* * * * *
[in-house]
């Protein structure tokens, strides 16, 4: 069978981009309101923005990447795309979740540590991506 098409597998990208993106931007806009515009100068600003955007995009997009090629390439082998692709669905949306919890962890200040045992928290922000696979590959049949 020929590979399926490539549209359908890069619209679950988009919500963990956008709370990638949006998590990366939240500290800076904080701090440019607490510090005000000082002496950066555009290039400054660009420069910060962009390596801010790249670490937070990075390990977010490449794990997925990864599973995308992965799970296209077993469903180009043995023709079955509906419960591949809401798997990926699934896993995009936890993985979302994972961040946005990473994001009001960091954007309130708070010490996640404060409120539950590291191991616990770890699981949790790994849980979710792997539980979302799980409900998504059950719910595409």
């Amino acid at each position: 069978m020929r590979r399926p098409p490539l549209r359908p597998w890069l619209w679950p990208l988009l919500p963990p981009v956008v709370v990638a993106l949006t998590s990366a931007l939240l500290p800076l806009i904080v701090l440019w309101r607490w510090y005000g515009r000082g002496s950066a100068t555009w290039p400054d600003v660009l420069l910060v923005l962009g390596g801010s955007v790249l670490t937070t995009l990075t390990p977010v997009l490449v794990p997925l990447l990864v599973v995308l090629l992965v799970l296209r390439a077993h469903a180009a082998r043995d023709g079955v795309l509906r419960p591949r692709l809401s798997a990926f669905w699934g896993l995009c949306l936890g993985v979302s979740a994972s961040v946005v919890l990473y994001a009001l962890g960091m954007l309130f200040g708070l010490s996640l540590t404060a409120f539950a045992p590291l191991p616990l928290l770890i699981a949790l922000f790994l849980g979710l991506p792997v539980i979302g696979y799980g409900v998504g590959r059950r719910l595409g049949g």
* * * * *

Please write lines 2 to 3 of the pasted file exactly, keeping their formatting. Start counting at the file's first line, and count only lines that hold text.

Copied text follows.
């Protein structure tokens, strides 16, 4: 069978981009309101923005990447795309979740540590991506 098409597998990208993106931007806009515009100068600003955007995009997009090629390439082998692709669905949306919890962890200040045992928290922000696979590959049949 020929590979399926490539549209359908890069619209679950988009919500963990956008709370990638949006998590990366939240500290800076904080701090440019607490510090005000000082002496950066555009290039400054660009420069910060962009390596801010790249670490937070990075390990977010490449794990997925990864599973995308992965799970296209077993469903180009043995023709079955509906419960591949809401798997990926699934896993995009936890993985979302994972961040946005990473994001009001960091954007309130708070010490996640404060409120539950590291191991616990770890699981949790790994849980979710792997539980979302799980409900998504059950719910595409």
């Amino acid at each position: 069978m020929r590979r399926p098409p490539l549209r359908p597998w890069l619209w679950p990208l988009l919500p963990p981009v956008v709370v990638a993106l949006t998590s990366a931007l939240l500290p800076l806009i904080v701090l440019w309101r607490w510090y005000g515009r000082g002496s950066a100068t555009w290039p400054d600003v660009l420069l910060v923005l962009g390596g801010s955007v790249l670490t937070t995009l990075t390990p977010v997009l490449v794990p997925l990447l990864v599973v995308l090629l992965v799970l296209r390439a077993h469903a180009a082998r043995d023709g079955v795309l509906r419960p591949r692709l809401s798997a990926f669905w699934g896993l995009c949306l936890g993985v979302s979740a994972s961040v946005v919890l990473y994001a009001l962890g960091m954007l309130f200040g708070l010490s996640l540590t404060a409120f539950a045992p590291l191991p616990l928290l770890i699981a949790l922000f790994l849980g979710l991506p792997v539980i979302g696979y799980g409900v998504g590959r059950r719910l595409g049949g």